In Thailand, the popular choice of physical gold investment is the traditional baht bars in various weights and shapes such as square, oval, round, rectangular, biscuit, boat and doughnut, with a purity of 96.5% & 99.99%.
Alternatively, many savvy domestic investors also trade gold futures via the Thai Futures Exchange (TFEX). The 50 Baht Gold Futures contract was launched in 2009. Since then, the good response to the contract has led the exchange to launch a smaller sized 10 Baht Gold Futures contract in 2010.
The TFEX gold futures contract is a non-physical delivery contract. It is cash-settled upon expiry based on a final settlement price that is derived from the London AM Fixing price for Loco London and the USD/THB fixing price (16.30 hrs. Bangkok time) on the last trading day.
To date, there are more than 7,000 gold shops and goldsmiths spread across numerous provinces around Thailand. However, many of these retail outlets and gold shops are relatively small-scale operations with limited capacity to handle large trading volumes. This situation is especially apparent after a sudden overnight movement in the international gold price.
As such, the larger flow of the activity will eventually have to channel to reputable and large-sized wholesale gold traders. However, there are only a few Thai gold trading firms that can handle substantial trading volumes, such as YLG Bullion International. And these wholesale gold traders have been actively trading in the domestic and international markets for more than two decades.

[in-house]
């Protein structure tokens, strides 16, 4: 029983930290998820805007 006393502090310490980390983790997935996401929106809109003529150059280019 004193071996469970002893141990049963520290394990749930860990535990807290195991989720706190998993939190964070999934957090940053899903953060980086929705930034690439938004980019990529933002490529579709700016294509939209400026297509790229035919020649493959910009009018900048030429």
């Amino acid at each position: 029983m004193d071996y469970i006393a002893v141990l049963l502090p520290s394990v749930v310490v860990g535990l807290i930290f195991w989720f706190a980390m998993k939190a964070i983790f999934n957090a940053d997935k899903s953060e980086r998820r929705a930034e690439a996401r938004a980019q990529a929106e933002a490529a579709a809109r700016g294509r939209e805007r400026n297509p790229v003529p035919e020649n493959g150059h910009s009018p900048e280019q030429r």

In Thailand, there are some regulatory requirements to fulfil before any gold traders can start importing and exporting gold. These gold traders must have already registered and fulfilled specific business requirements under the Ministry of Commerce, Revenue Department and Custom department.
Also, these traders must be a member of the Thai Gold Traders Association, which has significant influence in the domestic market. It represents the entire bullion community, often communicating with respective government agencies on trade regulations and policy implementation.
Gold has always been well-liked by the Thai people. And the traditional values of saving for rainy days has not been forgotten, even during crisis periods. This attitude to saving is also why in 2021, Thailand bounced back with a reasonable demand after disinvestment in the previous year.
Globally, we have witnessed runaway inflation as pent-up spending demand, coupled with supply chain disruption, pushed prices up. Furthermore, the ongoing war in Ukraine is also causing many economic shocks and impacts. Under these circumstances, gold will continue to be well sought after because of its safe haven and inflation hedging qualities. Therefore, we remain very bullish on physical gold investment in Thailand in the foreseeable future.